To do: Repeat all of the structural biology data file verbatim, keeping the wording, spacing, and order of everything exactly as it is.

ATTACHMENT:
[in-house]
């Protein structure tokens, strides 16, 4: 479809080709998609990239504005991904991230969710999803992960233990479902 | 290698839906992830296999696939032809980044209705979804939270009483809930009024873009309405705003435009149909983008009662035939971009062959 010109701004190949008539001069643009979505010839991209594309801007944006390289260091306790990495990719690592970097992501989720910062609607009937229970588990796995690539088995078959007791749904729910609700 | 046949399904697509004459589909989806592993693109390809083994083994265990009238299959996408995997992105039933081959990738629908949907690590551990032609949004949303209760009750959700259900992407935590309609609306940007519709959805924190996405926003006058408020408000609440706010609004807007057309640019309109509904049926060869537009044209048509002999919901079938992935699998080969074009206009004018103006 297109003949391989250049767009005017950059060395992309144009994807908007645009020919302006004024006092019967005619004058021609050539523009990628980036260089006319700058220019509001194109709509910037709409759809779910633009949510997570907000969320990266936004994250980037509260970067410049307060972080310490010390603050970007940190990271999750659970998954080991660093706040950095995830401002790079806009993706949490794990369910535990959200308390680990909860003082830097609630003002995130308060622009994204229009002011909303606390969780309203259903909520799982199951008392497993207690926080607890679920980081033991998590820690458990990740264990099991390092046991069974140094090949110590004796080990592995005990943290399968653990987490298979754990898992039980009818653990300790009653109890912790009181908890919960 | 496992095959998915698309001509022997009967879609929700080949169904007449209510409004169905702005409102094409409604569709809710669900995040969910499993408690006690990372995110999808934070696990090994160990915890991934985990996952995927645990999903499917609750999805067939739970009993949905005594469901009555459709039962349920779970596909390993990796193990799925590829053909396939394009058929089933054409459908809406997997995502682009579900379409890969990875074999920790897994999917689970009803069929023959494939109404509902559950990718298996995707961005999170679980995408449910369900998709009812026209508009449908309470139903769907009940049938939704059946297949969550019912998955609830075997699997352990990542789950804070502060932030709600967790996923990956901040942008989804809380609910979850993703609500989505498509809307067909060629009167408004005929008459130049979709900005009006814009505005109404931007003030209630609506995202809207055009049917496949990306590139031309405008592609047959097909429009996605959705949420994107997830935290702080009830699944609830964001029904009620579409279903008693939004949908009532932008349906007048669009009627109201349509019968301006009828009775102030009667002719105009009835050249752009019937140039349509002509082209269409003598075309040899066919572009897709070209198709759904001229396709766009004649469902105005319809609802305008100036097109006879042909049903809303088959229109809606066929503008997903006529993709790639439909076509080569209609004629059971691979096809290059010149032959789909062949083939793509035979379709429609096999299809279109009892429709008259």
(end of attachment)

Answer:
[in-house]
């Protein structure tokens, strides 16, 4: 479809080709998609990239504005991904991230969710999803992960233990479902 | 290698839906992830296999696939032809980044209705979804939270009483809930009024873009309405705003435009149909983008009662035939971009062959 010109701004190949008539001069643009979505010839991209594309801007944006390289260091306790990495990719690592970097992501989720910062609607009937229970588990796995690539088995078959007791749904729910609700 | 046949399904697509004459589909989806592993693109390809083994083994265990009238299959996408995997992105039933081959990738629908949907690590551990032609949004949303209760009750959700259900992407935590309609609306940007519709959805924190996405926003006058408020408000609440706010609004807007057309640019309109509904049926060869537009044209048509002999919901079938992935699998080969074009206009004018103006 297109003949391989250049767009005017950059060395992309144009994807908007645009020919302006004024006092019967005619004058021609050539523009990628980036260089006319700058220019509001194109709509910037709409759809779910633009949510997570907000969320990266936004994250980037509260970067410049307060972080310490010390603050970007940190990271999750659970998954080991660093706040950095995830401002790079806009993706949490794990369910535990959200308390680990909860003082830097609630003002995130308060622009994204229009002011909303606390969780309203259903909520799982199951008392497993207690926080607890679920980081033991998590820690458990990740264990099991390092046991069974140094090949110590004796080990592995005990943290399968653990987490298979754990898992039980009818653990300790009653109890912790009181908890919960 | 496992095959998915698309001509022997009967879609929700080949169904007449209510409004169905702005409102094409409604569709809710669900995040969910499993408690006690990372995110999808934070696990090994160990915890991934985990996952995927645990999903499917609750999805067939739970009993949905005594469901009555459709039962349920779970596909390993990796193990799925590829053909396939394009058929089933054409459908809406997997995502682009579900379409890969990875074999920790897994999917689970009803069929023959494939109404509902559950990718298996995707961005999170679980995408449910369900998709009812026209508009449908309470139903769907009940049938939704059946297949969550019912998955609830075997699997352990990542789950804070502060932030709600967790996923990956901040942008989804809380609910979850993703609500989505498509809307067909060629009167408004005929008459130049979709900005009006814009505005109404931007003030209630609506995202809207055009049917496949990306590139031309405008592609047959097909429009996605959705949420994107997830935290702080009830699944609830964001029904009620579409279903008693939004949908009532932008349906007048669009009627109201349509019968301006009828009775102030009667002719105009009835050249752009019937140039349509002509082209269409003598075309040899066919572009897709070209198709759904001229396709766009004649469902105005319809609802305008100036097109006879042909049903809303088959229109809606066929503008997903006529993709790639439909076509080569209609004629059971691979096809290059010149032959789909062949083939793509035979379709429609096999299809279109009892429709008259």